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Walking “enemy” lines

One artist shares about stepping into the shoes of Mexican migrant workers risking their lives to enter the United States

It took nearly a week for the 65 participants from Mennonite Central Committee and several other organizations to complete the 75-mile walk from Sasabe, Mexico to Tuscon, Ariz., in the grueling summer heat. And though the journey provided only a taste of the true hardships faced by Mexican migrants seeking to cross the border, it did provide an opportunity to call attention to the human rights crisis there and to challenge the prevalent view of migrants as “enemies.”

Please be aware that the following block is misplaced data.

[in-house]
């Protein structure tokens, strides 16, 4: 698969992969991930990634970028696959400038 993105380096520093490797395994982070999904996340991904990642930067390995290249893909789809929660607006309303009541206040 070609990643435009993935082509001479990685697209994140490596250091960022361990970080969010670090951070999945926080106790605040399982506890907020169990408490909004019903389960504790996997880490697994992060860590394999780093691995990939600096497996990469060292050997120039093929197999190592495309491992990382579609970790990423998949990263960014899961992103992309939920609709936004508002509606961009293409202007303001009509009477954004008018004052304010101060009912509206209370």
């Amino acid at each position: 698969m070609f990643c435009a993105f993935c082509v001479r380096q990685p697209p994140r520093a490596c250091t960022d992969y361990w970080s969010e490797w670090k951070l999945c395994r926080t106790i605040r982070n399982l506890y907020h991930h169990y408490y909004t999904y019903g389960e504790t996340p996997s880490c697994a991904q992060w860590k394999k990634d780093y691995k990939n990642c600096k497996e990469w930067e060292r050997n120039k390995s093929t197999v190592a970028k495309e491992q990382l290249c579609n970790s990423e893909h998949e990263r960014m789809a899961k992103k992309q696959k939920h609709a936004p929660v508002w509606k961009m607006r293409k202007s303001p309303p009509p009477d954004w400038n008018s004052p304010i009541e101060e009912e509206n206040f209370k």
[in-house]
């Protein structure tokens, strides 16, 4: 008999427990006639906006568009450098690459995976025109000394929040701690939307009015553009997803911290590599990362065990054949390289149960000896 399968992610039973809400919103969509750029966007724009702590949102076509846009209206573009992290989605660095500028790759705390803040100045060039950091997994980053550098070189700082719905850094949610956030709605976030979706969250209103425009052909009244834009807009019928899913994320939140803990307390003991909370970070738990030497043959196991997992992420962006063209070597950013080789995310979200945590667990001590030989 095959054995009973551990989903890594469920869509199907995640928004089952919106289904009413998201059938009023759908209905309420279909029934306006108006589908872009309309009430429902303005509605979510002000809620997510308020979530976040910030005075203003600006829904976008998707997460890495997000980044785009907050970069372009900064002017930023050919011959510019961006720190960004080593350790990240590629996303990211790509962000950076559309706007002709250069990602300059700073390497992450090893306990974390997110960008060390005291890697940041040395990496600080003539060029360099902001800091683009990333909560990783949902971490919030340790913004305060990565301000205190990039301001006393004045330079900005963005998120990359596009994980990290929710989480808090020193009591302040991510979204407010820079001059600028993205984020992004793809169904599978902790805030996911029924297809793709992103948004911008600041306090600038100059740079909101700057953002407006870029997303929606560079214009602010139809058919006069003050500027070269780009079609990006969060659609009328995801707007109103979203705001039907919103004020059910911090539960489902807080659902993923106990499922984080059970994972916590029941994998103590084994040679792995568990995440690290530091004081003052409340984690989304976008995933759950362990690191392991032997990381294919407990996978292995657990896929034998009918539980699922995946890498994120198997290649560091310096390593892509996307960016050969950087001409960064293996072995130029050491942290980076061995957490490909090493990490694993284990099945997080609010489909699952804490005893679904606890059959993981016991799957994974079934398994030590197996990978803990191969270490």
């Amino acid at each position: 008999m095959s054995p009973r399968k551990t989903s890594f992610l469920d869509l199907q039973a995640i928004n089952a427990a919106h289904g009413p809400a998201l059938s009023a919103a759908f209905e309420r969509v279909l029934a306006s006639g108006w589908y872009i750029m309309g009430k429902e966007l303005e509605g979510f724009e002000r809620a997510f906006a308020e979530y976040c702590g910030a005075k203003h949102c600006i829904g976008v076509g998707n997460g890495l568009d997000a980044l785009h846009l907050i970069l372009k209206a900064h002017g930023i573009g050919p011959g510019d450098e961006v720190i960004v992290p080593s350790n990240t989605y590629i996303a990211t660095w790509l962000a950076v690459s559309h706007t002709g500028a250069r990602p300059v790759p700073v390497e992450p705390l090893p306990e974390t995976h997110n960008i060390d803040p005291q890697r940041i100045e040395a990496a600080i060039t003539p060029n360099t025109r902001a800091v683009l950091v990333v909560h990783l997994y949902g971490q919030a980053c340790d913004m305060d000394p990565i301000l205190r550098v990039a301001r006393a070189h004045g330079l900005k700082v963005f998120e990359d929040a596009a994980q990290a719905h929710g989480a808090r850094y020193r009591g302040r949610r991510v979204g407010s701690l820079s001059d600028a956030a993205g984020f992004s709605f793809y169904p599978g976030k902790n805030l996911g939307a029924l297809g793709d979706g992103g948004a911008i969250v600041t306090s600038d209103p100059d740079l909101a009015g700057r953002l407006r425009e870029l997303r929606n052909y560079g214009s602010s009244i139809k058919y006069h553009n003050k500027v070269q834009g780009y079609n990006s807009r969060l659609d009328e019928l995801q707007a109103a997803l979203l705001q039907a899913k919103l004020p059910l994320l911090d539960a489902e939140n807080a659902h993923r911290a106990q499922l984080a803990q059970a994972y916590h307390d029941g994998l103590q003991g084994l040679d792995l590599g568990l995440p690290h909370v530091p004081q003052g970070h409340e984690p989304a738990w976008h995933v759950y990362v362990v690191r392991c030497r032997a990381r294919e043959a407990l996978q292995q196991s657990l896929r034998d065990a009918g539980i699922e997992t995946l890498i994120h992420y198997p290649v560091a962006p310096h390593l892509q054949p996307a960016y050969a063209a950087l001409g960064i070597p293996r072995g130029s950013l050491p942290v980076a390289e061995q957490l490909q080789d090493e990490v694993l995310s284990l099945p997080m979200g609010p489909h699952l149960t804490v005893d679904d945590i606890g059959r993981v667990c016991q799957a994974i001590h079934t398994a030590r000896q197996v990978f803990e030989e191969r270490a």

Since the early 1990s, thousands of migrants have traveled across that stretch of desert, and since 1994, an estimated 4,000 of them have lost their lives following that year’s tightening of border security laws. As a demonstration of solidarity with migrants, the Migrant Trail Walk invited participants to turn in their passports and walk the path “undocumented.” Setting out at as early as 5 a.m., participants prayed for the situation at the border and carried white crosses with the names of people who had died trying to make the passage.

Tim Hoover, an MCC graphic designer, whose work has been featured several times in In Part magazine, took part in the Walk, documenting the journey and the participants who embarked upon it.

For more information on the Migrant Trail walk, visit mcc.org.

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